Episode 121. Close Quarters: Single White Female (1992)

What kind of person could you live with? Barbet Shroeder’s paranoid erotic thriller seeks to answer that question and more as it delves into queer fear, sexual conservatism, property rights and female intimacy. 
If you’re Toronto, catch Alex’s lecture on Brexit in the modern British horror film on October 17 at the Revue Cinema – get your tickets here. 


Single White Female. Dir. Barbet Schroeder, 1992. 


You Must Remember This. Katrina Longworth’s in-depth look at Hollywood, including the last two seasons on the Erotic ’80s and ’90s
The Rise and Fall of the Erotic Thriller. An overview of the complicated sub-genre. 
A Room Of One’s Own. Virginia Woolfe’s treatise on women and access to private spaces. 
Queersighted: The Gay Best Friend Criterion Collections video discussion of the problematic trope


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3 thoughts on “Episode 121. Close Quarters: Single White Female (1992)

  1. Another excellent episode. I keep trying to “rate” these on APPLE but cannot find the “star” function. Anyone know where to look?

  2. Aaron Spickelmire says:

    For a closer examination of the direct-to-video Erotic Thriller genre, I would highly recommend the recent documentary “We Kill for Love.” Running almost three hours, it’s very exhaustive and covers every aspect of the genre that you could think of.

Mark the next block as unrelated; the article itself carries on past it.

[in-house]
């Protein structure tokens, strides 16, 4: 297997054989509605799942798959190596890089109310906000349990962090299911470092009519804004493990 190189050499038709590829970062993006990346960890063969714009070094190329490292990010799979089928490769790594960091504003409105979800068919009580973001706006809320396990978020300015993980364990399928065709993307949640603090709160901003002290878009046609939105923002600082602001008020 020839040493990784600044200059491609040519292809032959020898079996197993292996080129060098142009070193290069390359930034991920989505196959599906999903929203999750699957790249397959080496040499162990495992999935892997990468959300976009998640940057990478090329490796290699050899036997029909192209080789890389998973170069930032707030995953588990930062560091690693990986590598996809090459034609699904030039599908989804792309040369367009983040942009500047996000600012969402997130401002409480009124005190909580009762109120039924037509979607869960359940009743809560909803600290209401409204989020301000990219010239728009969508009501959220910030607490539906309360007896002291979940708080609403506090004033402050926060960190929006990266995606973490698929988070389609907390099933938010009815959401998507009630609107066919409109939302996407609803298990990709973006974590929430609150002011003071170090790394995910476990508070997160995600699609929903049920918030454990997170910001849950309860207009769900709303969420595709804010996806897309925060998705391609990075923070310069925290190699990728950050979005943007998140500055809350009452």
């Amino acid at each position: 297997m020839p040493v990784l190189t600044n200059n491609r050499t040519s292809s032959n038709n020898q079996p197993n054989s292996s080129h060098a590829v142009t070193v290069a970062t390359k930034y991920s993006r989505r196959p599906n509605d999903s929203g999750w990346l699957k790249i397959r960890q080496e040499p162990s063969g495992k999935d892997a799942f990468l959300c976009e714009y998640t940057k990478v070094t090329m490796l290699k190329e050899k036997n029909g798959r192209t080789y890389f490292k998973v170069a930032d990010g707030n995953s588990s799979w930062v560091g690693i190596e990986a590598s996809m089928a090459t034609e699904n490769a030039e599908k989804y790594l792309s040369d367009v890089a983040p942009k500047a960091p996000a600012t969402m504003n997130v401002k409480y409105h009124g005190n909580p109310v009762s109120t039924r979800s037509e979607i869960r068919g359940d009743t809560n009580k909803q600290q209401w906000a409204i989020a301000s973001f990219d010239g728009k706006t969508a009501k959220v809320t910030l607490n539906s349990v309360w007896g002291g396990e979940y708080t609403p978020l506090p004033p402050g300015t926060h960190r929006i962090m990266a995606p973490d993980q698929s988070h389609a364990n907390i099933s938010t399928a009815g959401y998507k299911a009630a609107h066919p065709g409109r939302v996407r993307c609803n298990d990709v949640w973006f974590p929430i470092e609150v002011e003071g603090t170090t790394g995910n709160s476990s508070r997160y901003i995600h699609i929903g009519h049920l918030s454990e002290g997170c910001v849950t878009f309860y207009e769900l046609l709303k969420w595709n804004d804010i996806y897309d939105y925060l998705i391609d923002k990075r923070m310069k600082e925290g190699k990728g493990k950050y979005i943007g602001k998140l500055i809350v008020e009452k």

3. FictionIsntReal says:

    I didn’t think of this as an “erotic” thriller, because it’s not about a sexual relationship. I was reminded of Pacific Heights (perhaps the only film where the renter is the baddy and the protagonists are the landlords), which admittedly featured much less intimacy with the antagonist than this.

    I don’t think the wave of erotic thrillers was a product of puritanism (American was more puritanical prior to the 60s). Paul Verhoeven is not a puritan. His Basic Instinct also didn’t feature any return to a nuclear family. Fatal Attraction did, and that also had an ending changed from the original one scripted after test-screen audiences demanded a more cathartic comeuppance for the antagonist.

    Cape Fear is a remake of a 1962 movie, so I don’t think that indicative of the 80s/90s.

    I’m surprised you’re surprised rent control is controversial. It’s not like the controversy is new.

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